18428 Parkland Drive Built in 1924, the estimated cost of the French-style demonstration home at 18428 Parkland was $25,000 - this converts to the buying power of around $317,000 in 2011. Source: City of Shaker Heights Planning Department
Howell and Thomas Cleveland Office
Howell and Thomas Cleveland Office One of the many offices used by the firm of Howell and Thomas in Cleveland was located at 3868 Carnegie Avenue. While originally based in Columbus, Ohio, Carl Howell and James Thomas, Sr. moved to Cleveland following their commission to design homes for the Cleveland Heights Euclid Golf Neighborhood. Source: Cleveland Public Library
Euclid Golf Neighborhood Exhibit
Euclid Golf Neighborhood Exhibit Prior to their work on the Van Sweringen Co. demonstration homes, Howell & Thomas designed up-scale residences for Barton Deming's Euclid Golf Neighborhood. To market the residential district, an exhibit was created for the Cleveland Building show in 1916. Nine scale models of homes designed by Howell and Thomas were displayed. Source: Cleveland Public Library
Residence of Barton R. Deming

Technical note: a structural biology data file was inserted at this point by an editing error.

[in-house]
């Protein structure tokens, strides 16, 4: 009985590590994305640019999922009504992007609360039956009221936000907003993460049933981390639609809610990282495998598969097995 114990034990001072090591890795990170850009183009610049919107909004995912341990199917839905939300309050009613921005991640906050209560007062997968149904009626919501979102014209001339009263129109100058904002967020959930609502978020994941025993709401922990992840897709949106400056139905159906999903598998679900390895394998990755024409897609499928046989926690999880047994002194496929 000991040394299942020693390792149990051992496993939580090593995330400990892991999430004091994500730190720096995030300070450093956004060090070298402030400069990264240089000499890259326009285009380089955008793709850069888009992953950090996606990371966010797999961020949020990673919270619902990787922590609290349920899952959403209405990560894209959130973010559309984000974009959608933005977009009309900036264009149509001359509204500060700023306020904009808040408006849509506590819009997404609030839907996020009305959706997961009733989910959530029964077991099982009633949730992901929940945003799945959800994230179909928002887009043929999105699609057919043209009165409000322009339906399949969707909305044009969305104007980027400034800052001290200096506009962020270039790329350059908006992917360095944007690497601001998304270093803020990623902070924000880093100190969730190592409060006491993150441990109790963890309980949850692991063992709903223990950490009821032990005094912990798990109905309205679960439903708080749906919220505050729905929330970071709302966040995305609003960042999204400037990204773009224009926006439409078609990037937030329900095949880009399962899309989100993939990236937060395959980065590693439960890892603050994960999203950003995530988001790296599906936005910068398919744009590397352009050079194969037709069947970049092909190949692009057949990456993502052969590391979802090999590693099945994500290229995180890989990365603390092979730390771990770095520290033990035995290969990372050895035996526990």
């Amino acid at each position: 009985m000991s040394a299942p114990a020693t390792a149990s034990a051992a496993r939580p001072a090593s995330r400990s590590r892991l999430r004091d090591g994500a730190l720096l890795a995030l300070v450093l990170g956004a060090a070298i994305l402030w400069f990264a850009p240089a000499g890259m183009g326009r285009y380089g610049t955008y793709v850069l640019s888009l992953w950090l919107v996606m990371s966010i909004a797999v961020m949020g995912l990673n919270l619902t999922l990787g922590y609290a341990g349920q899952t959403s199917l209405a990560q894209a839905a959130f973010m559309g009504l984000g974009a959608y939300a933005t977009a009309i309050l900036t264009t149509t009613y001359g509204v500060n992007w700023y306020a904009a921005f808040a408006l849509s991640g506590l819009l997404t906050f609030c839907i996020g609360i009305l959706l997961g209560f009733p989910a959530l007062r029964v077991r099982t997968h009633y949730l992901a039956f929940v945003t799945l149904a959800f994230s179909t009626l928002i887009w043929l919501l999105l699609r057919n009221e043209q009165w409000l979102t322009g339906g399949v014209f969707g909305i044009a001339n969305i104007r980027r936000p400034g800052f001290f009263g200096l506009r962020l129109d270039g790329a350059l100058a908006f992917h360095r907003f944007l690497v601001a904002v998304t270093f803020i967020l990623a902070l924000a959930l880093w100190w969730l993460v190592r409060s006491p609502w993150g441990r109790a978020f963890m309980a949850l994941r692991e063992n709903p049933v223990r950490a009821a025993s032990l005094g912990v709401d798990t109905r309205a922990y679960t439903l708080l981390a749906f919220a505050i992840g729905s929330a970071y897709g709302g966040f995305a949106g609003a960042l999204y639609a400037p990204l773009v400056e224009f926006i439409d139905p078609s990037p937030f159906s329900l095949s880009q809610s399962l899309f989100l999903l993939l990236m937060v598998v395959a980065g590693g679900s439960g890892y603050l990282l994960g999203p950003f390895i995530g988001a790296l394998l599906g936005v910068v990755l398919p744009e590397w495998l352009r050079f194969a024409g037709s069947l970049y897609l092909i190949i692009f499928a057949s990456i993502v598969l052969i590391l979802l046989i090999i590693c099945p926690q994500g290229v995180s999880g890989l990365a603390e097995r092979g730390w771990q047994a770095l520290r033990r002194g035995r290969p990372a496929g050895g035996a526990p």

Residence of Barton R. Deming Deming's home on Fairmount Boulevard was one of the many residences constructed by Howell and Thomas in the Euclid Golf Neighborhood. Similar to the Van Sweringens' suburb, Deming's upper-class development was planned using Garden City principles. Source: Cleveland Public Library
Akron Times-Press
Akron Times-Press Along with high-end residences, the firm of Howell and Thomas specialized in designing newspaper plants. The Akron Times-Press building was constructed in 1930. Other newspaper plants were built in Pittsburgh, Rochester, Brooklyn, Cleveland, Houston and Beaumont. Source: Cleveland Public Library


Parkland Dr and Maynard Rd, Shaker Heights, OH | Private residences


Richard Raponi, “Parkland Drive Demonstration Homes,” Cleveland Historical, accessed June 24, 2024,